The draft planning policy statement (PPS22), which calls for local and regional policies to "promote and encourage rather than restrict" renewables development, has been welcomed by both green energy campaigners and conservationists.
Launching PPS22, junior planning minister Yvette Cooper said councils should look at long-term environmental considerations as well as the immediate impact on the local area when assessing green power schemes.
"In the past some local authorities have ruled out almost any development of this sort. We want to see a more considered approach, so the planning system is used positively rather than negatively," said Cooper.
Under the draft guidance, strict conditions must be satisfied before renewable energy developments can be permitted in areas of important landscape and environmental sensitivity. Siting, layout, landscape and design will all need to be considered along with the cumulative impact of a number of turbines.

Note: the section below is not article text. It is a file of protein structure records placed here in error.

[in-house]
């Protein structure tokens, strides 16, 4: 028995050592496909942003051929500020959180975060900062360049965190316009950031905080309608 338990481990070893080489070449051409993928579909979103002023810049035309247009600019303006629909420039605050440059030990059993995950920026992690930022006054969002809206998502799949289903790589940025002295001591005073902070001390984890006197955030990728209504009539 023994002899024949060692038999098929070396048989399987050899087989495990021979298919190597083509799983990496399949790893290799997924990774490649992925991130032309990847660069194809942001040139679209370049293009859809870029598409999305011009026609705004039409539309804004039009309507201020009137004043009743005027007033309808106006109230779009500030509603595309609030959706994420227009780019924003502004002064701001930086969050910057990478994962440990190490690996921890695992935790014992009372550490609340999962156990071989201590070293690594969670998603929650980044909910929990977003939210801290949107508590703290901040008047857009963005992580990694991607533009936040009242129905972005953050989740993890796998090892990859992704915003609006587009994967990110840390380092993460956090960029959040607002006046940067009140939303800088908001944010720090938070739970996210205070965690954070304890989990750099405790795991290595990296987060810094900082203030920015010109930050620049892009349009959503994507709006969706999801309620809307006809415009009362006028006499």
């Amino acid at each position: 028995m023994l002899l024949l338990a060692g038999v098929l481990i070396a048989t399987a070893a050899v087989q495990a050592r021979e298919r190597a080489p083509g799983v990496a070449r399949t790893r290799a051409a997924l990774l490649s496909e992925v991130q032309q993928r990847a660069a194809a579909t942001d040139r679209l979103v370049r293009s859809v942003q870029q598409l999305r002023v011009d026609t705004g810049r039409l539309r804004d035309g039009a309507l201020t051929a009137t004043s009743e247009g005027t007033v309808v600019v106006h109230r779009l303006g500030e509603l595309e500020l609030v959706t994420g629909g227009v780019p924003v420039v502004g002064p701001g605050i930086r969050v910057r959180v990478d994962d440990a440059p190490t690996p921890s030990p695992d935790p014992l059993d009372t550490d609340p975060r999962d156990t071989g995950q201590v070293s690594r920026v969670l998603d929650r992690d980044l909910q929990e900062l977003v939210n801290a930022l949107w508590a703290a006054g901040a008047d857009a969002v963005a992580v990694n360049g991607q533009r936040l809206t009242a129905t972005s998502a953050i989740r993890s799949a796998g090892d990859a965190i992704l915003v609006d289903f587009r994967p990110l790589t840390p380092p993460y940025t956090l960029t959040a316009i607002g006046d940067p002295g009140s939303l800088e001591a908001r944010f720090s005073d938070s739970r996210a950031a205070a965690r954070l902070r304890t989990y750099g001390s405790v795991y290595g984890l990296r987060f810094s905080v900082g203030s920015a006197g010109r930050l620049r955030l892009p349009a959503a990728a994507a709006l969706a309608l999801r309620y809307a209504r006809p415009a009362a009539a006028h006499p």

Development in nationally and internationally designated sites will be restricted where landscape criteria are not met. But planners can allow development in these areas if the wider environmental, social and economic benefits outweigh any adverse effect, says the draft.
The proposals are intended to help the UK meet the government's target of generating ten per cent of UK energy from renewable sources by 2010.
The document was welcomed by conservation groups. The Campaign to Protect Rural England's natural resources campaigner Jill Hatcher praised the guidance for its case-by-case, criteria-based approach.
But Royal Society for the Protection of Birds head of planning Mark Southgate warned: "The guidance must make it clear that local economic benefits do not outweigh important wildlife and landscape considerations."
Consultation Paper on Draft PPS22: Renewable Energy is available free from the ODPM (tel) 0870 1226 236.